Listed on the National Register of Historic Places and often called merely "Old Town", this graceful valley swath beside the San Gabriel Mountains was first developed in the 1880s by railroad barons and hoteliers intent on luring winter-weary, cultured Easterners out west. Their efforts were ultimately successful, and Old Town Pasadena remains full of museums, scholarly institutions and well-manicured public spaces created by wealthy tourists who simply never left.
Old Town Pasadena today includes a popular mixed-use commercial district known for a largely upscale mix of restaurants and chain stores, as well as inexpensive and plentiful public parking. Along the main shopping streets, Orange Grove and Fair Oaks Boulevards, the buildings are largely examples of Art Deco architecture from the 1920s, carefully restored during the district's urban revival in the 1980s.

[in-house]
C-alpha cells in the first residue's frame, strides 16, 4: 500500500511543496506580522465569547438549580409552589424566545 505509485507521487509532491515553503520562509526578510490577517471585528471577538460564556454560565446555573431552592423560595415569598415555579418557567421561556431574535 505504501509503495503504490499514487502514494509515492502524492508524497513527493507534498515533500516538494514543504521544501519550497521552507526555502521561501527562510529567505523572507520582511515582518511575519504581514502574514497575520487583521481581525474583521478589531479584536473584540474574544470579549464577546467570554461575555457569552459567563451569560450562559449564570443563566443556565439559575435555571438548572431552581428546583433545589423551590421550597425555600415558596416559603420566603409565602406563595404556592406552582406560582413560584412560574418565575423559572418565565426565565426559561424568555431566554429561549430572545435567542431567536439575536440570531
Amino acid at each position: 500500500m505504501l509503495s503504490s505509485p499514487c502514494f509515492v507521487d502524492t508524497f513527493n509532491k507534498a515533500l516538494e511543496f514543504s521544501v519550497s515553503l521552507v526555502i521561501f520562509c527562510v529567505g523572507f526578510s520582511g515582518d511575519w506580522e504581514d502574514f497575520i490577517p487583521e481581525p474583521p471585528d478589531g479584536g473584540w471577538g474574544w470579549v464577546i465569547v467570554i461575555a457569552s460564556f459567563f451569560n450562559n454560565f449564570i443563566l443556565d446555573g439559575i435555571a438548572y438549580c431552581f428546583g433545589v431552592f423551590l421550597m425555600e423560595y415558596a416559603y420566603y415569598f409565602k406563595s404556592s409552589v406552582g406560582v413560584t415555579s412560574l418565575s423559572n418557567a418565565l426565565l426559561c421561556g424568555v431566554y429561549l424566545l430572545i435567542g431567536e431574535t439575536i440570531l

Fanning out from the commercial center, area attractions include the Norton Simon Museum, home to the eclectic and fabulously expensive art collection of millionaire industrialist Norton Simon; the Pasadena Museum of California Art, a modern, spare and expertly-curated museum where each exhibition provides an in-depth history of a single facet of the state; the Pasadena Playhouse, a Spanish Colonial Revival-style theater with a mosaic-inlaid dome, perfect acoustics and a rotating stage; the Gamble House, a 1908 Arts & Crafts mansion that was joinery-built without a single traditional nail, designed for the co-founder of Procter & Gamble by famed architecture firm Greene & Greene and Vroman's, the largest and oldest independently-run bookstore in Southern California.